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I’ve had a few conversations recently about church, and it makes me wonder what trends will change in the next 10-15 years. Most recently, I was talking to my mom about how many of my Bible-believing friends skip out on Sunday mornings (also including me, oftentimes), and that church seems to be for married people. I go to the church I grew up in and feel comfortable and happy there, but the service times and the group options are limited. I’ve never found another place where I’ve been content that also works with my schedule.

I don’t always go Sunday mornings because I work weekends frequently, and going to a 11am service after working till 7am the night before or having to work at 7pm that night is just too much. Or, when I don’t work the weekend, I like to travel or do something different over the weekend. I think there’s a whole underworld of people like me, who are putting in their time or even who live an unconventional lifestyle out of necessity, who can’t fit into the Sunday morning model.

I do like the consistency that Sunday morning church provides, but it isn’t always practical. It brings an order and a focus to my week that I can’t provide on my own, and when times have been difficult, it’s been comforting to have that source of constancy in my life.

Others I know simply opt out of Sunday mornings altogether, and go to weeknight services or even just small groups. One popular weeknight service in particular in my area has young adults from various denominations (or none) and different backgrounds coming from all around the metroplex. Even if many of my evangelical friends don’t regularly attend, they’ve probably been there once or twice. The appeal seems to be rooted in the music, the message, and the home groups that come from the service, but my impression of it wasn’t entirely positive. (However, I realize others are blessed in different ways, and this seems to be a great thing for many people. Just not me.)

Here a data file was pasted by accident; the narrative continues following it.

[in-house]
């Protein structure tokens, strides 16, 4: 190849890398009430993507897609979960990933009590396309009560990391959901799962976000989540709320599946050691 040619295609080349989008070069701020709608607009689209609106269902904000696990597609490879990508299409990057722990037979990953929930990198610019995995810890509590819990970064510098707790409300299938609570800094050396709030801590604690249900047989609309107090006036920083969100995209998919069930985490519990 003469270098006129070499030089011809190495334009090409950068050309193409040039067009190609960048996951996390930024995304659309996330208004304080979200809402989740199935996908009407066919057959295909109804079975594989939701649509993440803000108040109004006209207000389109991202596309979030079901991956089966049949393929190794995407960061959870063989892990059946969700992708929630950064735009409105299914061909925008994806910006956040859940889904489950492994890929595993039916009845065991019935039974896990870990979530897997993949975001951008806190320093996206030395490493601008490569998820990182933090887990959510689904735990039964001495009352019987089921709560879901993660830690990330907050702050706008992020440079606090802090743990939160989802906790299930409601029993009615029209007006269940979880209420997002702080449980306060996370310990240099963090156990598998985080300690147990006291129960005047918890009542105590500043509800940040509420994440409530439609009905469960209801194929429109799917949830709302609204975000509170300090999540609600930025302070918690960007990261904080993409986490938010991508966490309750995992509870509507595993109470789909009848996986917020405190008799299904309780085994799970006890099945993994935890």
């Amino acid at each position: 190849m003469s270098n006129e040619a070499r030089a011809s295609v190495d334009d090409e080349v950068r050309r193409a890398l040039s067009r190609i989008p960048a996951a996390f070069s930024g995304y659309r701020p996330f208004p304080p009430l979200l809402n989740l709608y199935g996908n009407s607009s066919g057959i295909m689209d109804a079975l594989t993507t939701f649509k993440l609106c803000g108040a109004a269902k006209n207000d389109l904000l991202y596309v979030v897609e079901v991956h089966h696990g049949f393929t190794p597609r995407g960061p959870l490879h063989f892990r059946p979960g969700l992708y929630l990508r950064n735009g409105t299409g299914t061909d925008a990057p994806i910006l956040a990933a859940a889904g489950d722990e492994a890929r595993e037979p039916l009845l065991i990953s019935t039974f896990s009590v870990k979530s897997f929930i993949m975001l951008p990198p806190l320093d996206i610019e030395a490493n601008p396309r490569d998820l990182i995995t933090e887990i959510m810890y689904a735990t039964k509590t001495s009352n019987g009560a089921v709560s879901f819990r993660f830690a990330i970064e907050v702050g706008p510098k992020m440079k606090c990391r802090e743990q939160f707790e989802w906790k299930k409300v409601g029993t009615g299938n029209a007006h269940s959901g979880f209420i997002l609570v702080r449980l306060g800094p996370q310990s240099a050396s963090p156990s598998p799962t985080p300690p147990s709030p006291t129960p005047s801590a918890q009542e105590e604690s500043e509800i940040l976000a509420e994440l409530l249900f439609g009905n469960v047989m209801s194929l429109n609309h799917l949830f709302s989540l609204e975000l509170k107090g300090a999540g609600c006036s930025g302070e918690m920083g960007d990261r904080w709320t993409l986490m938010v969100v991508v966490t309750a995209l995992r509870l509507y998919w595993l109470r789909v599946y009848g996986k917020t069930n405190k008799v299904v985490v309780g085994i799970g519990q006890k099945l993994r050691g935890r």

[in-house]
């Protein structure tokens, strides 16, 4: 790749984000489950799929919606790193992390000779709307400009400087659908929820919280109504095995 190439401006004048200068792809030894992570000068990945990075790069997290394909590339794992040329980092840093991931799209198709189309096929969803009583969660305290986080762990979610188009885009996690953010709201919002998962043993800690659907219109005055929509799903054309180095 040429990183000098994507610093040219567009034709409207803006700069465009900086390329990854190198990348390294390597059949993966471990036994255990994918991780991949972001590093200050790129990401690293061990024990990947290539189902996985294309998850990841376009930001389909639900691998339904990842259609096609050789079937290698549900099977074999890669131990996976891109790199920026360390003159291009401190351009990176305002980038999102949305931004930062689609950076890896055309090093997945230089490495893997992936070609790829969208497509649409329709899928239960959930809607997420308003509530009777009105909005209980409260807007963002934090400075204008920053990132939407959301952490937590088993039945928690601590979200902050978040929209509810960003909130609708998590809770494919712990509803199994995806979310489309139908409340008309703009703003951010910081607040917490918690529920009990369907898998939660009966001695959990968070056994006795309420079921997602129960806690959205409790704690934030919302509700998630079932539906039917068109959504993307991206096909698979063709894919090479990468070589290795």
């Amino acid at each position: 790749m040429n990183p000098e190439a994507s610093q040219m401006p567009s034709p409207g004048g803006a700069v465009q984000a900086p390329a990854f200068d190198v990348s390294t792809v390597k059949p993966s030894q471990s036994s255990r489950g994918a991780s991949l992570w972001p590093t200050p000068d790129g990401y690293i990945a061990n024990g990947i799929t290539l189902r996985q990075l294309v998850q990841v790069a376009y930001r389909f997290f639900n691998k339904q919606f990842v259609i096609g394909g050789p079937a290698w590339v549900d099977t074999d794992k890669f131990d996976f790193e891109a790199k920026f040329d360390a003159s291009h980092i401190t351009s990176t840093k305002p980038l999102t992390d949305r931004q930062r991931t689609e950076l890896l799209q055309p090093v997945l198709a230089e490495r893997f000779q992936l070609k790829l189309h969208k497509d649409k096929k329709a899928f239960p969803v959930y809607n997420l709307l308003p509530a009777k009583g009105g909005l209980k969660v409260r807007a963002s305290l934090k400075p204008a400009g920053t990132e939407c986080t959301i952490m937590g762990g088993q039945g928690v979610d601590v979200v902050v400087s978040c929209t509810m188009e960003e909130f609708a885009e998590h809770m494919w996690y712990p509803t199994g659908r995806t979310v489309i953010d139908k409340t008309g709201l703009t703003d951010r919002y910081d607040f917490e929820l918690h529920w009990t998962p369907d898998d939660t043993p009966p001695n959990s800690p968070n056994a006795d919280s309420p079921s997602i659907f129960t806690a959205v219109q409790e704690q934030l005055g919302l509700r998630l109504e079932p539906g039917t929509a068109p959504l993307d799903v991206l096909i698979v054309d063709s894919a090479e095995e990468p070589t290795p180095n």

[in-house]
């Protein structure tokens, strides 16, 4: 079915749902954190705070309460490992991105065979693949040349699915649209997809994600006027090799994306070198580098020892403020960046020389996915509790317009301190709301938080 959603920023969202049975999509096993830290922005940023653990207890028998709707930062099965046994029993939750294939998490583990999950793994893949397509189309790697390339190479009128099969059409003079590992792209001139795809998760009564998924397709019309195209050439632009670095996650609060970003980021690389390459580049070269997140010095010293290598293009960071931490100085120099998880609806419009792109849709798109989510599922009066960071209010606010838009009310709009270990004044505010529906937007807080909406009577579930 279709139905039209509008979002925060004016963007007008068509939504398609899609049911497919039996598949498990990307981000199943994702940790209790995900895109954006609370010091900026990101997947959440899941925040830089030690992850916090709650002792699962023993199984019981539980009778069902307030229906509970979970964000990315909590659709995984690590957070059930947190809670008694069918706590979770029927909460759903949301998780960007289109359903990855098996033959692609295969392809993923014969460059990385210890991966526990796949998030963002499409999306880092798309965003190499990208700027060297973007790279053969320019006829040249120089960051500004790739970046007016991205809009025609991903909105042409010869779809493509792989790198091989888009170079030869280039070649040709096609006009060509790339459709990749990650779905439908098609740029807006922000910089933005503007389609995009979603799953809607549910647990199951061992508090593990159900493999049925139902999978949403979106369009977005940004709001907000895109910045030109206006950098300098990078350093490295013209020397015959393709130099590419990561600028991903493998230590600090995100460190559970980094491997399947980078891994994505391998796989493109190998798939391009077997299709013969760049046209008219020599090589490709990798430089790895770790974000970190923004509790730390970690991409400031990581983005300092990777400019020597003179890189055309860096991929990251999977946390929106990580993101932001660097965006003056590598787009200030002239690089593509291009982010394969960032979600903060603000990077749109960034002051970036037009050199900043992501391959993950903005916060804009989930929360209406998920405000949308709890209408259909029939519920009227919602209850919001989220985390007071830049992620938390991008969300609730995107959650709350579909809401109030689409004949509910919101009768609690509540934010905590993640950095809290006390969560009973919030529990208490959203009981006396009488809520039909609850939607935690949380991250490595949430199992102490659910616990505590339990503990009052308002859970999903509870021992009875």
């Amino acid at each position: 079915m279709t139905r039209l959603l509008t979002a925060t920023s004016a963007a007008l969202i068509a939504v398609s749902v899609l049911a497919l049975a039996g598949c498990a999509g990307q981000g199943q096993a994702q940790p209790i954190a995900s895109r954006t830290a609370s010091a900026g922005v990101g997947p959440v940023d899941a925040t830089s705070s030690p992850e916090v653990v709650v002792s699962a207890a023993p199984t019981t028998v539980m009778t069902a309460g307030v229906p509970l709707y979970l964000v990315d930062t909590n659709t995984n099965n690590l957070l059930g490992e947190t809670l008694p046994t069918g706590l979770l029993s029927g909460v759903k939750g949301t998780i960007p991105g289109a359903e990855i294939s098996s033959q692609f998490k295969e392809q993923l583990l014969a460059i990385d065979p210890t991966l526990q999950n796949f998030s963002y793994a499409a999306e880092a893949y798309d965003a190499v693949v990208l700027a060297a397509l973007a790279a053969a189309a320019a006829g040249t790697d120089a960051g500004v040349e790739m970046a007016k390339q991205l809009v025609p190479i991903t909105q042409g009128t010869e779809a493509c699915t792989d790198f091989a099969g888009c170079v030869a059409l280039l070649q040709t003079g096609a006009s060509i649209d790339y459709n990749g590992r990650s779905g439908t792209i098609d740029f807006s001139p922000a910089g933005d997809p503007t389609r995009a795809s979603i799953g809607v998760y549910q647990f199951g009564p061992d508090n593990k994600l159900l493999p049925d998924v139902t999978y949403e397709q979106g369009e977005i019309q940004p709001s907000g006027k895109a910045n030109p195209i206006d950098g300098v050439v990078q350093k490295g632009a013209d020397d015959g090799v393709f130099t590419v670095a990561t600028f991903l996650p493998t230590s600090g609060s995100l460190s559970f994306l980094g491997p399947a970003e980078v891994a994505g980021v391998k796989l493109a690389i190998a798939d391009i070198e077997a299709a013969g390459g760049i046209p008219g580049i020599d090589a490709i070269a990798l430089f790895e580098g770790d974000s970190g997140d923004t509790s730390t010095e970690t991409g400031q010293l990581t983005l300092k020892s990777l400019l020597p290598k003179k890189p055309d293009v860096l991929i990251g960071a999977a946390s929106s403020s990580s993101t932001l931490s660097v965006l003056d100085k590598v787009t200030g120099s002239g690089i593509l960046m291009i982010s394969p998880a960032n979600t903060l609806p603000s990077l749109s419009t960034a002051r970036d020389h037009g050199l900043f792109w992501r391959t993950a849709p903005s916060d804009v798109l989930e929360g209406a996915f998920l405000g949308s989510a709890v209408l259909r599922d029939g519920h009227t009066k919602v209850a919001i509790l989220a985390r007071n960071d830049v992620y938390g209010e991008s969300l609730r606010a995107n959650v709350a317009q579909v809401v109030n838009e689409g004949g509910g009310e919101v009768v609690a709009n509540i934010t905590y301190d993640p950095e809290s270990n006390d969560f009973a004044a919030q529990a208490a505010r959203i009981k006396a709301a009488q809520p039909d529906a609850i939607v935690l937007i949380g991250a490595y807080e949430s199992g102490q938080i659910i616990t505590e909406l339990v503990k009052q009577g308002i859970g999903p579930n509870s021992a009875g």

I went for about a month after I moved back to my hometown and gave the service a good try. My feelings about the presentation and the format were all mixed, but once I tried out their sample small group, I was instantly turned off. I don’t like mandatory sharing in small groups, especially ones made up of peers. I’ll do it, because I obviously don’t have an issue sharing my feelings over the internet, but I think it leaves room for a lot of foolishness. You have people feeling uncomfortable and pressured into sharing, which isn’t right, and you have other people who are prone to give advice (often poor advice, at that).

The point of a small group is so that people can have community and a place to feel safe. They bring all types of people together to a place of common ground, Jesus, and create a place for people to learn and grow from each other. Small groups bring accountability and counsel to others in need, when necessary.